TANYA PLIBERSEK MP
DEPUTY LEADER OF THE OPPOSITION
SHADOW MINISTER FOR EDUCATION AND TRAINING
SHADOW MINISTER FOR WOMEN
MEMBER FOR SYDNEY
RADIO 2GB WITH ALAN JONES
FRIDAY, 5 APRIL 2019
SUBJECTS: Budget 2019; Electric cars; Renewable energy; Labor’s positive plans for TAFE; Teaching degrees; Climate change.
ALAN JONES, PRESENTER: Well Mr Shorten brought down the Budget Reply Speech last night. It's a ritual every year that the Budget is brought down, the Opposition Leader, whomever he might be, gets a chance to respond to the government's statement . A little bit different this year because it's expected that the Prime Minister this weekend will call an election. So in some ways this was an election manifesto. I have no doubt that, shrewd politician that he is, Mr Shorten didn't play all his cards last night. If you were to believe the polls, Mr Shorten is one of the most unpopular Opposition Leaders in recent times, which has led to the Liberal Party completely underestimating his ability to cut through in the electorate. It was Tony Abbott who said to me, and I've mentioned this many times, only months into Tony Abbott's Prime Ministership, that one of the biggest problems he had with the Liberal Party was convincing them that Mr Shorten was a hard bloke to beat. Well so it's proven. He's been there five years and now he's, according to the polls, on the cusp of becoming Prime Minister. Now I have invited Mr Shorten on so many times onto this program I've given up although my staff did invite him again last night. He hasn't ever refused to be fair, it's just that he hasn't answered any invitations, but the Deputy Leader of the Opposition, Tanya Plibersek, joins me this morning from Canberra. Tanya, good morning.
TANYA PLIBERSEK MP, DEPUTY LEADER OF THE OPPOSITION: You've got the monkey, not the organ grinder Alan.
JONES: That's very unfair to you and very uncharitable. We have had a bit of a yarn in recent times about a minor matter which is very important to the battling little cafe in your electorate in Maloney Street, Eastlakes. And just to explain about this, the owners there, this is happening to people everywhere, they've been there for years, open at 5am through to 4pm, a coffee shop but the Bayside Council decided to impose new compliance orders. They restricted trade from 8am to 4pm Monday to Friday, 8am to 12 noon, and Tanya and I attacked this issue because he was going to go into liquidation, he couldn't make a quid. So at the end of the day we prevailed but it shouldn't have even been an issue, should it?
PLIBERSEK: Well Alan, the family that run this business would have lost their business and their home. They've mortgaged their home to buy the business. It just was beyond belief that this lovely little cafe, that I have to confess a personal interest, I stop there on my morning walk and get my coffee, was facing closure and I was so grateful to you for your intervention because it was just a little bit of common sense, these people struggling to make a living, deserve to be left alone to make a living.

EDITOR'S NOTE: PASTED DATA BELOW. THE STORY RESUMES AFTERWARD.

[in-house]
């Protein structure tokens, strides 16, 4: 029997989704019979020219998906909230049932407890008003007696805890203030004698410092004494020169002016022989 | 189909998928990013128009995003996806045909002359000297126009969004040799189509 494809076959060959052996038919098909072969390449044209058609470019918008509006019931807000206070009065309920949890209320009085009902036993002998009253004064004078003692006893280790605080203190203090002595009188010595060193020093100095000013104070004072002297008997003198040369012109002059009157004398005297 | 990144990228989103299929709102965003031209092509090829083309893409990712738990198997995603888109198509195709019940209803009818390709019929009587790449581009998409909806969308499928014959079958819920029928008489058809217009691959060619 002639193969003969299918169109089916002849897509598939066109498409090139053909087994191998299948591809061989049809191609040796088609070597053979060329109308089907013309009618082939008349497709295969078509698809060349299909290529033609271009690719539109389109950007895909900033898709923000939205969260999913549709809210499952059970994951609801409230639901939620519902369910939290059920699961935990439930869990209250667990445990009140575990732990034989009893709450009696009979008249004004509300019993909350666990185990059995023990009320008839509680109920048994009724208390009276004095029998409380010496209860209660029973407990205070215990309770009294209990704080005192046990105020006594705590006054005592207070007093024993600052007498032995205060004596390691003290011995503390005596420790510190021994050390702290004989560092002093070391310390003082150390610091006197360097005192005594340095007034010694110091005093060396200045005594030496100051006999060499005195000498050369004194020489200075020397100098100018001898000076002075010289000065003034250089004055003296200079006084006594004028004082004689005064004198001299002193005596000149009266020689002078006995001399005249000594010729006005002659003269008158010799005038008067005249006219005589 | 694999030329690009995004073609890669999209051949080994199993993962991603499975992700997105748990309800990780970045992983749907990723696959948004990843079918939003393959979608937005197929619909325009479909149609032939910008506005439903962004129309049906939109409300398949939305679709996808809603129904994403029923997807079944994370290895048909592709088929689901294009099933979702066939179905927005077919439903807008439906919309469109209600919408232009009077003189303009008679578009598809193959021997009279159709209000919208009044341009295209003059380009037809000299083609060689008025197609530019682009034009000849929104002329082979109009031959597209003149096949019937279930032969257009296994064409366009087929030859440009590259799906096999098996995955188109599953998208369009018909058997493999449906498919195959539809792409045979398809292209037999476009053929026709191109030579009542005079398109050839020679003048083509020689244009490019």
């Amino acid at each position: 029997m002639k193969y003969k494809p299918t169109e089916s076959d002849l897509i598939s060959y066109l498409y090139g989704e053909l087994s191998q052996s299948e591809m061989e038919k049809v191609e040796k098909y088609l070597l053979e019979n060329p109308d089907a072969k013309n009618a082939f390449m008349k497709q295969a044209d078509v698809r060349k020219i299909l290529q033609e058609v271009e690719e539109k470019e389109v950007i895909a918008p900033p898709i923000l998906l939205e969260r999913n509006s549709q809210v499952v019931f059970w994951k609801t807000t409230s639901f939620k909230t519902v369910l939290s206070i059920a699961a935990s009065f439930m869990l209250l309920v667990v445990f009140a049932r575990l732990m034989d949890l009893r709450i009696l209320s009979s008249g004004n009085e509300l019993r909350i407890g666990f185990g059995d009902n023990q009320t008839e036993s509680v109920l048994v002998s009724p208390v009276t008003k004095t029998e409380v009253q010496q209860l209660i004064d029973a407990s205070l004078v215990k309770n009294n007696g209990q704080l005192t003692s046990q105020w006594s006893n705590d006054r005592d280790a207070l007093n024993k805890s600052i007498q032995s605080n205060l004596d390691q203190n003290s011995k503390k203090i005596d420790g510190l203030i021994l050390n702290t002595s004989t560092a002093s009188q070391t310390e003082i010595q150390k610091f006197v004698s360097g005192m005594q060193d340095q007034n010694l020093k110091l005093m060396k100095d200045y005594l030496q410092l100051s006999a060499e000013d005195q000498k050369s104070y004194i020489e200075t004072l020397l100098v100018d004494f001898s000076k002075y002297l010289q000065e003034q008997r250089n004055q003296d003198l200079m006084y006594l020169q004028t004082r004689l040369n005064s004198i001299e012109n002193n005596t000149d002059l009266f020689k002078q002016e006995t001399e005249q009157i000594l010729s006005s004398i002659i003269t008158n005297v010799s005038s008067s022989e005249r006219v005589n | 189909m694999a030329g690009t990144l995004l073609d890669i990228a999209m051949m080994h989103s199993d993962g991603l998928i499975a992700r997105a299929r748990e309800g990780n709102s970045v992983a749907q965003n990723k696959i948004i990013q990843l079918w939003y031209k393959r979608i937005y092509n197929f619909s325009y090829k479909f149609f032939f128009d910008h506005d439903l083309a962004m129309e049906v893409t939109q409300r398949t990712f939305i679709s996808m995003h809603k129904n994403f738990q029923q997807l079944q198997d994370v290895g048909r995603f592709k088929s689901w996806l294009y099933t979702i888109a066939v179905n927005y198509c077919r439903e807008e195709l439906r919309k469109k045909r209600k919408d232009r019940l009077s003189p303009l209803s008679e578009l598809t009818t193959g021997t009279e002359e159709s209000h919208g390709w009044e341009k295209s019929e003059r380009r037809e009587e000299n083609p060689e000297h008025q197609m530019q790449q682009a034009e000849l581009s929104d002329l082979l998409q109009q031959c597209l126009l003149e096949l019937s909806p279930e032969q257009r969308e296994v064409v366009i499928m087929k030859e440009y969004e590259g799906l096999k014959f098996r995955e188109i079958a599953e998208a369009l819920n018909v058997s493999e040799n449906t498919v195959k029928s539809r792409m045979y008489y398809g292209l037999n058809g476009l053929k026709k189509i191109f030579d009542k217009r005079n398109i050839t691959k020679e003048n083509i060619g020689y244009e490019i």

JONES: Absolutely. Now look, I've got to ask you this in the most respectful way. I'm just wondering whether or not we don't have a Michael Daley leading the Labor Party. Now you will recall, in Canberra, you will recall at the state election recently, and I'm sure it was an embarrassment to people down there, Michael Daley was asked how much TAFE commitments would cost or his education commitments, he was asked about what the stadium would cost, he said 'I don't know because I don't know what the stadium will look like' but he said he was going to rebuild it but didn't know what it would look like but he couldn't cost it. Then he was asked this question about how much TAFE funding would be and he said $3 billion when in fact it's about $45 million and then he was asked about his overall education spending and he said I'll check the figure and get back to you. Now, in recent times I have been talking and I wanted to talk to you about education primarily before we got on any of this, but I actually have been talking about this electric car thing. Mr Shorten has, in my view, established now a GST candles moment, a John Hewson moment, because he wants 50 per cent of all new cars to be electric by 2030, I know this is not your portfolio. The current level is 0.2 per cent. It's totally uncosted. Now he was on Kyle and Jackie O's program this week and was asked a simple question about how these electric cars work. Just listen to this.
JONES: Tanya, I think his battery is completely flat. You can't charge a mobile phone. But look, I've been speaking to an expert on all of this from caradvice.com.au, the managing editor you're welcome to talk to him yourself but Trent Nikolic and then I let him hear that and I asked him this morning what he thought and this is what he said.
JONES: Tanya, this is serious stuff going into an election, in the light of the fact that you've got to know your stuff and know your figures. Do you have a comment on it?